Drug Court Might Not Be the Only Time Seek Treatment for Substance Use Disorder, but It Does Reduce Your Lifetime Risk of Going to Prison
This week, Kara Fletcher, a professor of social work in Canada, published an editorial about how the language we use to discuss substance use disorder and its treatment affects society’s understanding of these issues. Too often, ordinary conversation, the popular media, and even documents issued by the courts themselves, speak of people with substance use disorder as “addicts” and of treatment for substance use disorder as “rehab.” The term “relapse” has taken on an unfairly negative connotation in the context of substance use disorder. When people hear that someone stayed sober for some time and then relapsed, we think of Eminem’s 2009 album Relapse, in which the murderous motormouth Slim Shady returns after a long absence. In a medical context, “relapse” refers to when a chronic illness becomes symptomatic again after a period of being asymptomatic. (For example, the most common type of multiple sclerosis is the “relapsing-remitting” type, where the patient sometimes has symptoms and is no longer in remission.) For many people with substance use disorder, run-ins with the law for drug use are just another symptom, albeit one that can have consequences that make it much harder to get well. Florida’s drug courts can help you get treatment instead of punishments that just compound your suffering; a Central Florida drug crimes defense lawyer can help you navigate them.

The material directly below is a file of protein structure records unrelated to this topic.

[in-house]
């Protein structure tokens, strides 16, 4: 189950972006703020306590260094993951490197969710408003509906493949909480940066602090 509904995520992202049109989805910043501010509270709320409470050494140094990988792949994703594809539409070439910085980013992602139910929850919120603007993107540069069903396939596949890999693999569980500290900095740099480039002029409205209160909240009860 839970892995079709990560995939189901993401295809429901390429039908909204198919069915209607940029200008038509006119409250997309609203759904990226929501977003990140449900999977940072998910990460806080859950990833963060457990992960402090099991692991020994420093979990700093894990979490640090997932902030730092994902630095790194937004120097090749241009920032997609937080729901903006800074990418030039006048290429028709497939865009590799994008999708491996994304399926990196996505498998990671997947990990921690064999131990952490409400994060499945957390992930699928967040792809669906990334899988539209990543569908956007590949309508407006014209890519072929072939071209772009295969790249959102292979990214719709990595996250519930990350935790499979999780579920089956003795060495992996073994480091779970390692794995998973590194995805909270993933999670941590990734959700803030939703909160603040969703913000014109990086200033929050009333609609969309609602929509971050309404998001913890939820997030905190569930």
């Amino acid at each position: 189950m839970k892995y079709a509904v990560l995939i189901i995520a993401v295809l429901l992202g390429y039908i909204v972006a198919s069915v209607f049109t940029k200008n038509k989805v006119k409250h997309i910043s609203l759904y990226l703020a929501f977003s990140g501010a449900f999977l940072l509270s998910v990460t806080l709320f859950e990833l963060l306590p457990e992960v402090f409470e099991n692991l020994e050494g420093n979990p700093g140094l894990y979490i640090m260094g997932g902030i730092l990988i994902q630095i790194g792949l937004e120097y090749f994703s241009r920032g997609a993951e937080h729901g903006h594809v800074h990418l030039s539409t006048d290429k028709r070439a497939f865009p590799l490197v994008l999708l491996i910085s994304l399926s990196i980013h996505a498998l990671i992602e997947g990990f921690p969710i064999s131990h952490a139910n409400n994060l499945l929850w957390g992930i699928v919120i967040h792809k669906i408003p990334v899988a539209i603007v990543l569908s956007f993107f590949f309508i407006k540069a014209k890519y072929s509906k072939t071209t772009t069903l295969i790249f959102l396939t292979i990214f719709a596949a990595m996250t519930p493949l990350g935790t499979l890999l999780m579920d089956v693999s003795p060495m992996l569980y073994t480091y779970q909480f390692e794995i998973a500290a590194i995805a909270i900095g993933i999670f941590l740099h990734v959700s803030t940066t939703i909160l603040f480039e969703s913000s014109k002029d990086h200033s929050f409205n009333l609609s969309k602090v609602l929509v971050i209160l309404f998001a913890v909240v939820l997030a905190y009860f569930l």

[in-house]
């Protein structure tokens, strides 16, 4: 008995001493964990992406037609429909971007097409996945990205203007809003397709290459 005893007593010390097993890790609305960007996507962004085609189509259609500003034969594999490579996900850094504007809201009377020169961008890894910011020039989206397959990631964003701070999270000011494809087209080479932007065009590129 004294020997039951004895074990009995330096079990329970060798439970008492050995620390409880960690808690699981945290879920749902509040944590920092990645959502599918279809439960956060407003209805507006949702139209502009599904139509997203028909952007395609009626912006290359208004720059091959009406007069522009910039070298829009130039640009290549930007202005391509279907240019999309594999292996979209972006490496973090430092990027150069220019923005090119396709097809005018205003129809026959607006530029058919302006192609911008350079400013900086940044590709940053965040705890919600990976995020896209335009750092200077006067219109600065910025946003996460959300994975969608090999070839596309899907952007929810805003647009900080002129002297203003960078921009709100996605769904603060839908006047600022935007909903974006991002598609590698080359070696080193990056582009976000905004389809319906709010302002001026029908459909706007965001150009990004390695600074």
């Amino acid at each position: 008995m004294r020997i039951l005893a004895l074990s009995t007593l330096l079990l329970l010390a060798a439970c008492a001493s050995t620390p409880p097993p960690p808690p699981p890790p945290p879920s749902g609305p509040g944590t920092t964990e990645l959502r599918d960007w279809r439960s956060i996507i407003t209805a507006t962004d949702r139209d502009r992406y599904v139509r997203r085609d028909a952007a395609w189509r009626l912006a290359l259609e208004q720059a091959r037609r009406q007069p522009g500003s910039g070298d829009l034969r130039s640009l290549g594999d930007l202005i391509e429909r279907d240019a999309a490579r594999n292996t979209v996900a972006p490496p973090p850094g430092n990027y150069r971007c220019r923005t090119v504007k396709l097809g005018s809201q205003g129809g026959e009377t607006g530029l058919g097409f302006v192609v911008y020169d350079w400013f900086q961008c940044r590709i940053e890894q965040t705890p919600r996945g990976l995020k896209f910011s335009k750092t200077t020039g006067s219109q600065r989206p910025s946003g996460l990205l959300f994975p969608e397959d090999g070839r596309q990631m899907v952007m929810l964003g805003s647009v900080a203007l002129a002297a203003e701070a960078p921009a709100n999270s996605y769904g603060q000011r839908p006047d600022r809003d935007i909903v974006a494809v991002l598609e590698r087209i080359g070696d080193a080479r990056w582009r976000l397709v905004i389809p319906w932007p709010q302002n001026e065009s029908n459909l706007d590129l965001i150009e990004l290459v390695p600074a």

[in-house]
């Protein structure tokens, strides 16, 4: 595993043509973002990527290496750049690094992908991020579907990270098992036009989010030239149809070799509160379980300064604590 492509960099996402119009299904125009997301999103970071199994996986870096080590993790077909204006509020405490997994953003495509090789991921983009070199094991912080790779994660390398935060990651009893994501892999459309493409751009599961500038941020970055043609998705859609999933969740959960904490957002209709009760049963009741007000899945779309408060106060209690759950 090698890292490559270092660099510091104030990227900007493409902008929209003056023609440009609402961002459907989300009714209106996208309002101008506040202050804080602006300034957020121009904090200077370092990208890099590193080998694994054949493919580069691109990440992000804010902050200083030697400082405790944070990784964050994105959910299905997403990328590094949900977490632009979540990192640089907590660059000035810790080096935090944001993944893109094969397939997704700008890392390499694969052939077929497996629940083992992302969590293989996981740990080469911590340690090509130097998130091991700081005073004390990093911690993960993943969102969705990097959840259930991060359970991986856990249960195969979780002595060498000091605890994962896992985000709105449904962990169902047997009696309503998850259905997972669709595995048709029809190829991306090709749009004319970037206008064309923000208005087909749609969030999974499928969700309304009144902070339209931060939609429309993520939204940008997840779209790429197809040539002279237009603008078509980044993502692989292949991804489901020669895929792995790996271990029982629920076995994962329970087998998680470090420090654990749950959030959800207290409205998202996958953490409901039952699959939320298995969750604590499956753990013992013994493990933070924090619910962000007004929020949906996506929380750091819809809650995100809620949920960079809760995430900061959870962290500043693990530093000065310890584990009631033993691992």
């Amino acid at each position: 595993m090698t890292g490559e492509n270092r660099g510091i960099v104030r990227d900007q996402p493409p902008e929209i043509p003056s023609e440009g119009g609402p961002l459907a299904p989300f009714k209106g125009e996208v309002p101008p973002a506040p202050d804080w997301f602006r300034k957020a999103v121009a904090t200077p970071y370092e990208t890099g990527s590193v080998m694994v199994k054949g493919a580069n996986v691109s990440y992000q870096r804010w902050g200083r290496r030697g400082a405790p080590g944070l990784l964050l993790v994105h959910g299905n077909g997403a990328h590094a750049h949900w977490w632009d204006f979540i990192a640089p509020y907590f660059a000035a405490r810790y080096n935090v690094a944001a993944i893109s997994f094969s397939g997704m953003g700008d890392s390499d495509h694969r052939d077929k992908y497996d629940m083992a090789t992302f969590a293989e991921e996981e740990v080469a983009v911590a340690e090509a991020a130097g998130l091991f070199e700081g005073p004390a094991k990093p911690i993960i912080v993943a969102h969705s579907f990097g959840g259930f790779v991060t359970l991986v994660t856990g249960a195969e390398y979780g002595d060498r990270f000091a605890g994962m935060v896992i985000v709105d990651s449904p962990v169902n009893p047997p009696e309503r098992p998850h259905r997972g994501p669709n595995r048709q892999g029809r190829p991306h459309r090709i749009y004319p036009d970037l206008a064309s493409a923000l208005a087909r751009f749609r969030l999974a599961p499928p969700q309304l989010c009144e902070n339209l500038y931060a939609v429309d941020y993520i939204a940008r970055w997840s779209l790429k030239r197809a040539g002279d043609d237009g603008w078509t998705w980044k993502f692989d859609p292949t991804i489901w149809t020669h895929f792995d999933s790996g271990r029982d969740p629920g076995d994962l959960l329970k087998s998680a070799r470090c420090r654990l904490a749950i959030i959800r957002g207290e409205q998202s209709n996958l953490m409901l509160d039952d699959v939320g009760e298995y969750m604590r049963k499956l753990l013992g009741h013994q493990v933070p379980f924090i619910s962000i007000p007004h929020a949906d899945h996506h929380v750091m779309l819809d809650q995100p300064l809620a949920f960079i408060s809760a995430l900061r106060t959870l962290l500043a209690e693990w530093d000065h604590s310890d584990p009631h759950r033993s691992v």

Sobriety Does Not Begin and End with Drug Court
As of June 2020, Florida has 94 pre-trial drug courts, and 10 counties have post-adjudicatory prison diversion programs for defendants in drug cases. The Central Florida counties with post-adjudicatory programs are Orange, Pinellas, Hillsborough, Marion, Polk, Seminole, and Volusia. These programs aim to keep people charged with drug crimes out of prison. For some people, a prison term is the beginning of a new life of sobriety, but they are the exception rather than the rule. Effective medical care and a social and emotional support network are important predictors of how long a person with substance use disorder can abstain from drugs or alcohol, and prison is far from an ideal environment for finding those things.
Many people who successfully complete the substance use disorder treatment ordered for them by the court will use drugs again at some point in their lives and will seek treatment again. That is just the nature of substance disorder, like so many other chronic illnesses. If that happens, it does not mean that drug treatment has failed, and it certainly does not mean that the person has failed.
Let Us Help You Today
A Florida drug offense lawyer can do more than just negotiate a plea deal or establish reasonable doubt in the minds of jurors. Your lawyer can help connect you to substance use treatment and may be able to keep you from getting a criminal record. Contact FL Drug Defense Group for help with your case.